Kagomé Lattices as Cathode: Effect of Particle Size and Fluoride Substitution on Electrochemical Lithium Insertion in Sodium- and Ammonium Jarosites
Highly crystalline sodium and ammonium Jarosites, NaFe3(SO4)2(OH)6 and NH4Fe3(SO4)2(OH)6, have been synthesized employing hydrothermal synthesis routes. The structures consist of anionic layers of vertex-sharing FeO6 octahedra and SO4 tetrahedral units with interlayer space occupied by Na and ammonium ions, respectively. The corner-sharing FeO6 octahedral units form six and three rings similar to hexagonal tungsten bronze sheets also known as kagomé lattice. These sodium and ammonium Jarosites are thermally stable up to 400°C and undergo facile electrochemical lithium insertion through the reduction of Fe3+ to Fe2+. Galvanostatic charge-discharge indicates that up to 2.25 and 2 lithium ions per formula unit can be inserted at an average voltage of 2.49 and 2.26V to the sodium and the ammonium Jarosites, respectively, under slow discharge rate of C/50. The cycle-life and experimental achievable capacity show strong dependence on particle sizes and synthesis conditions. A small amount of fluoride substitution improves both achievable capacity and average voltage.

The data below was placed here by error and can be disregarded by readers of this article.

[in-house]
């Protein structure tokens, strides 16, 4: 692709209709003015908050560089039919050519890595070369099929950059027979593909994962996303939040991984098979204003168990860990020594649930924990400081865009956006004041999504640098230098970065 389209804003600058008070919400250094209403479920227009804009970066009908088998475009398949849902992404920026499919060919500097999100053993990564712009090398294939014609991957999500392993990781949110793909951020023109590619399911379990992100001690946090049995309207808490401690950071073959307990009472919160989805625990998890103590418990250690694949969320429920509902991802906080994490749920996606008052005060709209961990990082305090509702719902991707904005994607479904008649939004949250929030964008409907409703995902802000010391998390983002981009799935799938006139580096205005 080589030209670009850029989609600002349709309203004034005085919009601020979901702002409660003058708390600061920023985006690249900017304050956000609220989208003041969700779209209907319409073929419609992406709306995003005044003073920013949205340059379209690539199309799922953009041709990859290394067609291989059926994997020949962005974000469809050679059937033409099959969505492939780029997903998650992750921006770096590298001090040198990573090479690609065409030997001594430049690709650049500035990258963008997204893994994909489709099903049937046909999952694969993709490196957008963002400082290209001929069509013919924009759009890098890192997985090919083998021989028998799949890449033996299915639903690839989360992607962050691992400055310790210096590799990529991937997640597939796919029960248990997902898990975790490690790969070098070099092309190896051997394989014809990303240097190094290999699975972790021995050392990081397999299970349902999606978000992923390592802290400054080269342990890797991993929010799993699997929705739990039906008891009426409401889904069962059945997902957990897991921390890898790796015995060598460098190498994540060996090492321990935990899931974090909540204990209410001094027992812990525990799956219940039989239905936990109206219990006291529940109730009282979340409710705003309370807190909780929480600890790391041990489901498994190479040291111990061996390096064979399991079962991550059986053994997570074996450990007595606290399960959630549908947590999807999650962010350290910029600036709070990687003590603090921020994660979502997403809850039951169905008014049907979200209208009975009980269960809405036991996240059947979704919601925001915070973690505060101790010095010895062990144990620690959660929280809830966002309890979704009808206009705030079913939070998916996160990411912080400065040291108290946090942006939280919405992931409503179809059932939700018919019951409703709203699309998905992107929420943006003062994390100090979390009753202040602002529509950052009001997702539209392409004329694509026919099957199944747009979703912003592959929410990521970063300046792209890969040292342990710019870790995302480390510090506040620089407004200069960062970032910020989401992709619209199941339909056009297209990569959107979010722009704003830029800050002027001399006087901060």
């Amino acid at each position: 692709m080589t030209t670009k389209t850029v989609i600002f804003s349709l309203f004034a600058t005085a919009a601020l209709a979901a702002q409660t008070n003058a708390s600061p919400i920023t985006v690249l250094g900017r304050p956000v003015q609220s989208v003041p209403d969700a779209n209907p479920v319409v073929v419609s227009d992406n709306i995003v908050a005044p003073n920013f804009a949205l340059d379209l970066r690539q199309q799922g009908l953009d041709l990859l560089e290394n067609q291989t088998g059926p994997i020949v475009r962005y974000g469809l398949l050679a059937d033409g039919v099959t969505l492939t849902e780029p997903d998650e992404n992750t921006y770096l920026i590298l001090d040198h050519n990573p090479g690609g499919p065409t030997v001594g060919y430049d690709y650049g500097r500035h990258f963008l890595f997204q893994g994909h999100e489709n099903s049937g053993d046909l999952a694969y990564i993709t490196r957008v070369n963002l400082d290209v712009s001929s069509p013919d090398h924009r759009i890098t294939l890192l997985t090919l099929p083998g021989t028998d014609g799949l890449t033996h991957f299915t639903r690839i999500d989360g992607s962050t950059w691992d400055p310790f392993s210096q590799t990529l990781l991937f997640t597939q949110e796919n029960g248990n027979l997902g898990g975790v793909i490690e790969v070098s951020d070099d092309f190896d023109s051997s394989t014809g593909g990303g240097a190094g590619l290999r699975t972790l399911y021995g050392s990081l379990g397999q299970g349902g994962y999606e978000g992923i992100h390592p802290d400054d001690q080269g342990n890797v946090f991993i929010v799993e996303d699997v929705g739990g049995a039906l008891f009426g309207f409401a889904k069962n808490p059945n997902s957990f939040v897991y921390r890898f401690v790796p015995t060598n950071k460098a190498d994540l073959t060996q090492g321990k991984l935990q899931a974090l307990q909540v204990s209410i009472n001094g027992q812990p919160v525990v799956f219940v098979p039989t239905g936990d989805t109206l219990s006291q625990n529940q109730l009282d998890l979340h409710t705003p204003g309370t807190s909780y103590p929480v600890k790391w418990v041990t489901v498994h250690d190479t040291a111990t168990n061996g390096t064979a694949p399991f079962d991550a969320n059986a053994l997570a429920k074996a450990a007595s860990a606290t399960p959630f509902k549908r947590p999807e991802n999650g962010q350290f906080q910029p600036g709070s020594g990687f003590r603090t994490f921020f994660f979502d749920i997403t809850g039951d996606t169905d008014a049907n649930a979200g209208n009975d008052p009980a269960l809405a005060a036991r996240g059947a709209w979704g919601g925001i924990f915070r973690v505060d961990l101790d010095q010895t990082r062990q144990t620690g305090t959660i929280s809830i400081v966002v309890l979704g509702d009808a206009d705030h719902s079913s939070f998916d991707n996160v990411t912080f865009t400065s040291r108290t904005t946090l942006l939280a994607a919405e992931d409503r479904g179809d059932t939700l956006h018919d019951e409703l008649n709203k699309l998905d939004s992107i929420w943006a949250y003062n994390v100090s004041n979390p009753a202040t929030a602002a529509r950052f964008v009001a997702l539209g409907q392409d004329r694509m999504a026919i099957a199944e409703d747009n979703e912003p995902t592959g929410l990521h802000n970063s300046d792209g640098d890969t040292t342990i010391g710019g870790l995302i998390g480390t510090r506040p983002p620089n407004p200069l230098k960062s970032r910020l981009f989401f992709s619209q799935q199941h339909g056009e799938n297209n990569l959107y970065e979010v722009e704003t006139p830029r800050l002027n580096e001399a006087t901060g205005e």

P. Sandineni et al., "Kagomé Lattices as Cathode: Effect of Particle Size and Fluoride Substitution on Electrochemical Lithium Insertion in Sodium- and Ammonium Jarosites," Journal of Solid State Chemistry, Academic Press Inc., Jan 2016.
The definitive version is available at http://dx.doi.org/10.1016/j.jssc.2016.02.022
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